REVIEW: Star Wars Jedi: Fallen Order (PS4)

The two worst things about Star Wars Jedi Fallen Order are the name and the architecture. The name needs some damn punctuation somewhere, maybe a colon or two, or at least the removal of the words “Star Wars” from the official name, since once you see the word Jedi and there are a bunch of lightsabers on screen you don’t really need the “Star Wars” part in the name because I’m pretty sure people are going to get it. I’ve been mostly calling the game Fallen Order, because that’s good enough, but my inner grammarian is deeply annoyed by how clumsy the title is.

That said, if that’s most of what I’ve got to complain about, and it is, we’re in pretty good shape. Folks have been waiting for a good single-player Star Wars action game since forever, and this one not only manages to fit the bill admirably but tells a damn good story in the meantime. Fallen Order is set just a few years after the end of Episode 3; Order 66 has been enacted and most of the Jedi are dead, but the Inquisitors are still out in force hunting down the handful who escaped. You play as Cal Kestis, a Padawan who got away by the skin of his teeth, losing his master and half his lightsaber in the process, and who has been working as a scrapper on a shipyard ever since. Some hell breaks loose, Kestis is forced to reveal his powers, and we’re off to the races, with him being rescued at the last moment by another fallen Jedi. The main narrative goal of the game is a Macguffin, more or less, taking the form in this case of a Jedi holocron filled with the names and locations of potential Force-sensitive children, and there is much talk about rebuilding the Jedi Order.

Now, this is interesting, right, because we know that ultimately they have to fail in this goal somehow, because by the time Luke rolls around there are legitimately only him, Yoda, and Obi-Wan left among the Jedi, and the Order very much does not get to be rebuilt. So the fact that the game starts off with the ending predetermined and still tells a great, compelling story is a serious plus in its favor. It’s beautiful to look at, particularly in its environments and any chance it gets to pull back and show some of the sheer scale of the ships and creatures in the distance (the initial shipyard level is really amazing in this respect) is going to be something really special. The characters are a highlight as well, especially Cal’s companion droid BD-1, who spends most of the game perched on Cal’s back and gets a number of upgrades over the course of the game to make him more useful to you.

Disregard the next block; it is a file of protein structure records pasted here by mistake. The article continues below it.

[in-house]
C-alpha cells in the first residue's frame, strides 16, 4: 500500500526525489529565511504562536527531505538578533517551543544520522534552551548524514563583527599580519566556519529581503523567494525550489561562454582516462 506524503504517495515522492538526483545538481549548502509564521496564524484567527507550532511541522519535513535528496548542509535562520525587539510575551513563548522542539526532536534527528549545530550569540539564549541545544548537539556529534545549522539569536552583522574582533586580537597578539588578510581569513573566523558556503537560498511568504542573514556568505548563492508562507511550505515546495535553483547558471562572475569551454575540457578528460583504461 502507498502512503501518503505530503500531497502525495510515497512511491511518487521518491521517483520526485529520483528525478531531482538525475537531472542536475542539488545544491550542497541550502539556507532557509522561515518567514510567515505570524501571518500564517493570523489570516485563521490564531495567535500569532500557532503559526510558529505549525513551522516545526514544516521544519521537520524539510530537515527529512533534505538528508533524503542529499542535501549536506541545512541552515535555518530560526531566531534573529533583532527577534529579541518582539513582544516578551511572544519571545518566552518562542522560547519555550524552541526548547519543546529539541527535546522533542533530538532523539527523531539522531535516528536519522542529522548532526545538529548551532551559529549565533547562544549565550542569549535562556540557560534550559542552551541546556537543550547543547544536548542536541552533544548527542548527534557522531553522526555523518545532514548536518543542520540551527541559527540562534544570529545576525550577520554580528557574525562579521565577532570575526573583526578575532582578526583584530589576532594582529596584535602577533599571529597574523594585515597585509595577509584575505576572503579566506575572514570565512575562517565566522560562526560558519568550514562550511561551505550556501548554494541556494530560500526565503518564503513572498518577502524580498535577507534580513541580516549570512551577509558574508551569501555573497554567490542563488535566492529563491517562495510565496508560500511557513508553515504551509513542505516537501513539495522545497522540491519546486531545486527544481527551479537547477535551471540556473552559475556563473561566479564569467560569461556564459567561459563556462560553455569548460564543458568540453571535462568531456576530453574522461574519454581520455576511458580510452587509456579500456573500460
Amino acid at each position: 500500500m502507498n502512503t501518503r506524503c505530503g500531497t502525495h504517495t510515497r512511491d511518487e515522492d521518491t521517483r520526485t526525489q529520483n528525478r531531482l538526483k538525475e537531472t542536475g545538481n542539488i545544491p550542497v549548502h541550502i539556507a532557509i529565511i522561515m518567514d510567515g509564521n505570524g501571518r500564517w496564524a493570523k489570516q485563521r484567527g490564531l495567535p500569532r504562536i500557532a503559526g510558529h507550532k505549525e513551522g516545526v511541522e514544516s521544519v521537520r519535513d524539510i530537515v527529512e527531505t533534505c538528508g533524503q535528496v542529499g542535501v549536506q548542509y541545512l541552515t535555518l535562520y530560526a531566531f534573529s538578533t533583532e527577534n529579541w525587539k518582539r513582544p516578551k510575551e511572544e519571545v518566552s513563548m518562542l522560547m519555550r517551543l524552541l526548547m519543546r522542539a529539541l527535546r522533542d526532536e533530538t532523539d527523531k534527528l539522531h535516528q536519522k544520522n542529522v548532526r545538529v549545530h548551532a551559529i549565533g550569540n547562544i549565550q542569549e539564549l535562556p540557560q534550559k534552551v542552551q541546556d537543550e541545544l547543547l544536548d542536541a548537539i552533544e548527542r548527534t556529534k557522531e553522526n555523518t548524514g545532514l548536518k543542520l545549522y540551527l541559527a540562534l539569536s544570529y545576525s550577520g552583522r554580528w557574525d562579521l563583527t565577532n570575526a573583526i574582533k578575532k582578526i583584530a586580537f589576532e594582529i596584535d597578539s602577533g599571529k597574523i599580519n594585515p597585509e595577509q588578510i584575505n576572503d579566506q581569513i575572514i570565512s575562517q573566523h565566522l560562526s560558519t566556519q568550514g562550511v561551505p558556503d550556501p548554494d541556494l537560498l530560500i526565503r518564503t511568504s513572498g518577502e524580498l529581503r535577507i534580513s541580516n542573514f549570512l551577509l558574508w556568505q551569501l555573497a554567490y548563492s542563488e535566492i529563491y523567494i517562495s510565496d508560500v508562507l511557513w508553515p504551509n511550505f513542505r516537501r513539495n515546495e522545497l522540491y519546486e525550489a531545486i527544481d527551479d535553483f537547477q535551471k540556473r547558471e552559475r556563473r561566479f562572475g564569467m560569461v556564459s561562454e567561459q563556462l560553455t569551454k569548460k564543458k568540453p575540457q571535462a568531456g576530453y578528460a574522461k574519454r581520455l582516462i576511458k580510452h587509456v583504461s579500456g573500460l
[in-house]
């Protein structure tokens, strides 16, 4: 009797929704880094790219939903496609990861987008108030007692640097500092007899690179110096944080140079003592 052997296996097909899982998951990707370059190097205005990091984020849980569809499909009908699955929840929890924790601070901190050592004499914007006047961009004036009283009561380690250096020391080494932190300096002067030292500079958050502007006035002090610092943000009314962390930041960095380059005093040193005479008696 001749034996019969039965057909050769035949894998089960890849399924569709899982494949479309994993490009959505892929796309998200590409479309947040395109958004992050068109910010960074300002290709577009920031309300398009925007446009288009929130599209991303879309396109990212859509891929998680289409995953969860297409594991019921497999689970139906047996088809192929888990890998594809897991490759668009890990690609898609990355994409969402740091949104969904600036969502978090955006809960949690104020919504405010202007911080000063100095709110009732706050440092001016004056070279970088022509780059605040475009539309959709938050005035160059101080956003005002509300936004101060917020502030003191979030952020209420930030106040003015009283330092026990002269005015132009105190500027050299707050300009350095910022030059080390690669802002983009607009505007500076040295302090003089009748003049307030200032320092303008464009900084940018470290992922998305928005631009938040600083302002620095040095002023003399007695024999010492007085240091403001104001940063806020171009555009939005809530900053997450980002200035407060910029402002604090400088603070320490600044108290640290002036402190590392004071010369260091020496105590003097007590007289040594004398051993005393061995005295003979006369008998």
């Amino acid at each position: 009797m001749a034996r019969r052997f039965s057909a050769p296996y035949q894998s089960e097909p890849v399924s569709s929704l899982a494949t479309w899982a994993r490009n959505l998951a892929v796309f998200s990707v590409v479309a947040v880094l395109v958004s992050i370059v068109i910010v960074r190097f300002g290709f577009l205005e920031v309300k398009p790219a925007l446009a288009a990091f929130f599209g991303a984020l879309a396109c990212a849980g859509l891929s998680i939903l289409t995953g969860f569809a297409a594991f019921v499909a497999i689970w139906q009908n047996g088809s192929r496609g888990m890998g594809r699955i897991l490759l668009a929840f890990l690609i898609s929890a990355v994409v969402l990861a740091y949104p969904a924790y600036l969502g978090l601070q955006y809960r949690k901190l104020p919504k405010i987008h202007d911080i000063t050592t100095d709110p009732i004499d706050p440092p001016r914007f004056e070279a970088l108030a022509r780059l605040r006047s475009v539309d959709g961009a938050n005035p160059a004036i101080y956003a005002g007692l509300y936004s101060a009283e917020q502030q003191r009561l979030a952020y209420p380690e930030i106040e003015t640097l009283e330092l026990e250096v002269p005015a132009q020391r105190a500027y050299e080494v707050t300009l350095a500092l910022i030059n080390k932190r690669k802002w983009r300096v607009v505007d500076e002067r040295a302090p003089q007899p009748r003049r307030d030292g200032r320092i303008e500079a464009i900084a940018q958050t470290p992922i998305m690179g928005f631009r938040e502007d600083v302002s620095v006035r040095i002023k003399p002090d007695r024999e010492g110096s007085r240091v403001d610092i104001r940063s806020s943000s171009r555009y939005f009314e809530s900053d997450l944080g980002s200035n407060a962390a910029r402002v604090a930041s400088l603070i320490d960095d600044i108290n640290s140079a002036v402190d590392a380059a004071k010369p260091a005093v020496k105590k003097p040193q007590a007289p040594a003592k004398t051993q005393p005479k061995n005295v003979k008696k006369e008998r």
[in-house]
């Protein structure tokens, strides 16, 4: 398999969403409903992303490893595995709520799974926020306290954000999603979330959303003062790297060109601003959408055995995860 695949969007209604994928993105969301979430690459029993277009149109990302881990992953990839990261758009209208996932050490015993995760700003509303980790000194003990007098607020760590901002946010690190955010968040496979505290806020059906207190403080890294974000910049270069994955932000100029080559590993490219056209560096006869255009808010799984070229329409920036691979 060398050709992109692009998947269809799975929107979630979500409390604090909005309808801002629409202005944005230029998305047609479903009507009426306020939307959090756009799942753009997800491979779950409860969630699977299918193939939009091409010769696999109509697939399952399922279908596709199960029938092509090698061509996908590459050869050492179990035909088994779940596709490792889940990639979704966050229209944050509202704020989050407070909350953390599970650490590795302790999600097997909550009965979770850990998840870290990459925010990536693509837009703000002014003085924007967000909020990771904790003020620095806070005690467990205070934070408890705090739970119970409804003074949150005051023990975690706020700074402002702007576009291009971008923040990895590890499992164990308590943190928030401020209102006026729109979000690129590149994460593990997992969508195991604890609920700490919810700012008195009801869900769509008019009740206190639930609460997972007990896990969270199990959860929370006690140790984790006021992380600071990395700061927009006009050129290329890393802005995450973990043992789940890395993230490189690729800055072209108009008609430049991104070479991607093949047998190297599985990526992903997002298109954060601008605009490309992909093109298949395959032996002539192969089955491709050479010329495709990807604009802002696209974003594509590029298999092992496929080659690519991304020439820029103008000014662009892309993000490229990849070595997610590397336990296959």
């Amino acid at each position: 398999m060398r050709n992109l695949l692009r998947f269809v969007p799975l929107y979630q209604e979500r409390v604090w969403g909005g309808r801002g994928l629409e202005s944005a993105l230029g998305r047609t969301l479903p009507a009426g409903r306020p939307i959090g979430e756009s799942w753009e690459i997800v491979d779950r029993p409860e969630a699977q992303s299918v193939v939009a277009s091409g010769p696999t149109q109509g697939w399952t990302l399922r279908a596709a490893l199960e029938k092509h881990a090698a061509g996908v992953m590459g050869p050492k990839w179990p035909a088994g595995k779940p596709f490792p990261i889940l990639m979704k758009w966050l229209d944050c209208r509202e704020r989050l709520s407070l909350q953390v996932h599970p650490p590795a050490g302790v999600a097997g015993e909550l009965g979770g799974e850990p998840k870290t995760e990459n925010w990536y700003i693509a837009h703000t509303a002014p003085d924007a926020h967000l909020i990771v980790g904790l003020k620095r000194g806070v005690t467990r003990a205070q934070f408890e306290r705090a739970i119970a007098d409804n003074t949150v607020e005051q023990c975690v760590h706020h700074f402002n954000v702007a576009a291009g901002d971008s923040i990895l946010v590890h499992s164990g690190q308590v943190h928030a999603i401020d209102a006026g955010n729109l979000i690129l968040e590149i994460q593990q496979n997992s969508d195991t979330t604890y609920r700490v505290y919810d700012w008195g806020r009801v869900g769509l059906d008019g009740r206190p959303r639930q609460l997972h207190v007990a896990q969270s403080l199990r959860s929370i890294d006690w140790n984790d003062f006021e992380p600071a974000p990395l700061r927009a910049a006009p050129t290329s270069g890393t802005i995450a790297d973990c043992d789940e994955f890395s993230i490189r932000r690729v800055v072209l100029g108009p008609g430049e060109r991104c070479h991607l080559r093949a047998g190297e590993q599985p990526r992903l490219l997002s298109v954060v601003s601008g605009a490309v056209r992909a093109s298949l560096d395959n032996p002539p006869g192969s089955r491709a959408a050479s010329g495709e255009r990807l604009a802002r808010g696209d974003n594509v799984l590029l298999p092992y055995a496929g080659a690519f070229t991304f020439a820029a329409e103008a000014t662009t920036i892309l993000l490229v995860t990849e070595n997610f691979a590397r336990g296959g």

The only weapon you get to use is your lightsaber; no initial period of running around with a blaster here unlike several of the older Jedi-focused Star Wars games, and while your powers take a while to open up (Kestis is a Padawan, after all, and he repairs his connection to the Force over the course of the game) once you’re firing on all cylinders the combat is satisfying as hell, with plenty of Stormtroopers around to mercilessly beat the hell out of along with a number of tougher enemies who will test your ability to block and parry. There are five major planetary environments and a few minor sub-areas, and the levels themselves are enormous, enough so that one of the game’s few non-technical shortcomings is that it really needed a fast travel system of some sort. There will be some glitches here and there, too, especially for those of us still on a regular PS4, but no bugs that prevented me from completing missions or anything like that. Kashyyyk in particular featured a lot of three- or four-second freezes during transitions through doors, as the game couldn’t get everything loaded up fast enough. There are enough little quibbles here and there to keep this out of 10/10 territory, but I’m perfectly content calling it a 9/10 or a high 8/10. The combat and the story (and the ending, my God) are more than enough to make this game one of the highlights of the year.

(What am I playing now? I brought my PS3 out of mothball status and hooked it up to the main TV, and I’m playing Demon’s Souls for the first time. I am perhaps a bit more excited about it than is reasonable.)

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Luther M. Siler

The author of SKYLIGHTS, THE BENEVOLENCE ARCHIVES and several other books.

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